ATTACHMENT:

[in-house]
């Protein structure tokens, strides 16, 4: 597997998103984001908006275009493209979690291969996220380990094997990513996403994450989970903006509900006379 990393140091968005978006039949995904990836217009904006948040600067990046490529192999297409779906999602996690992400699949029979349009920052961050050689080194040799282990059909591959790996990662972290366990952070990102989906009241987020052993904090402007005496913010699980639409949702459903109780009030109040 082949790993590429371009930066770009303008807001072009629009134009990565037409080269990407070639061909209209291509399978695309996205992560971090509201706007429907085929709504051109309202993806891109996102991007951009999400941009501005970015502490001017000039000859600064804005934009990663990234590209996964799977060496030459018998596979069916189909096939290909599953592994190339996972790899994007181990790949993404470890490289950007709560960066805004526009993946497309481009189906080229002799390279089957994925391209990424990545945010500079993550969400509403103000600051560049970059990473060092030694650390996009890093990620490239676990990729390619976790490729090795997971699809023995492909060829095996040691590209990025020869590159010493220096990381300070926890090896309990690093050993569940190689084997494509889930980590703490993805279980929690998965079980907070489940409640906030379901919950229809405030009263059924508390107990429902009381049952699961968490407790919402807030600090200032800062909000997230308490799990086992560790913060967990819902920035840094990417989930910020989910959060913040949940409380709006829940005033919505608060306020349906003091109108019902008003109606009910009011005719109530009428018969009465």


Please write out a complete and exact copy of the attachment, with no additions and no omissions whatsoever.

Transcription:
[in-house]
């Protein structure tokens, strides 16, 4: 597997998103984001908006275009493209979690291969996220380990094997990513996403994450989970903006509900006379 990393140091968005978006039949995904990836217009904006948040600067990046490529192999297409779906999602996690992400699949029979349009920052961050050689080194040799282990059909591959790996990662972290366990952070990102989906009241987020052993904090402007005496913010699980639409949702459903109780009030109040 082949790993590429371009930066770009303008807001072009629009134009990565037409080269990407070639061909209209291509399978695309996205992560971090509201706007429907085929709504051109309202993806891109996102991007951009999400941009501005970015502490001017000039000859600064804005934009990663990234590209996964799977060496030459018998596979069916189909096939290909599953592994190339996972790899994007181990790949993404470890490289950007709560960066805004526009993946497309481009189906080229002799390279089957994925391209990424990545945010500079993550969400509403103000600051560049970059990473060092030694650390996009890093990620490239676990990729390619976790490729090795997971699809023995492909060829095996040691590209990025020869590159010493220096990381300070926890090896309990690093050993569940190689084997494509889930980590703490993805279980929690998965079980907070489940409640906030379901919950229809405030009263059924508390107990429902009381049952699961968490407790919402807030600090200032800062909000997230308490799990086992560790913060967990819902920035840094990417989930910020989910959060913040949940409380709006829940005033919505608060306020349906003091109108019902008003109606009910009011005719109530009428018969009465």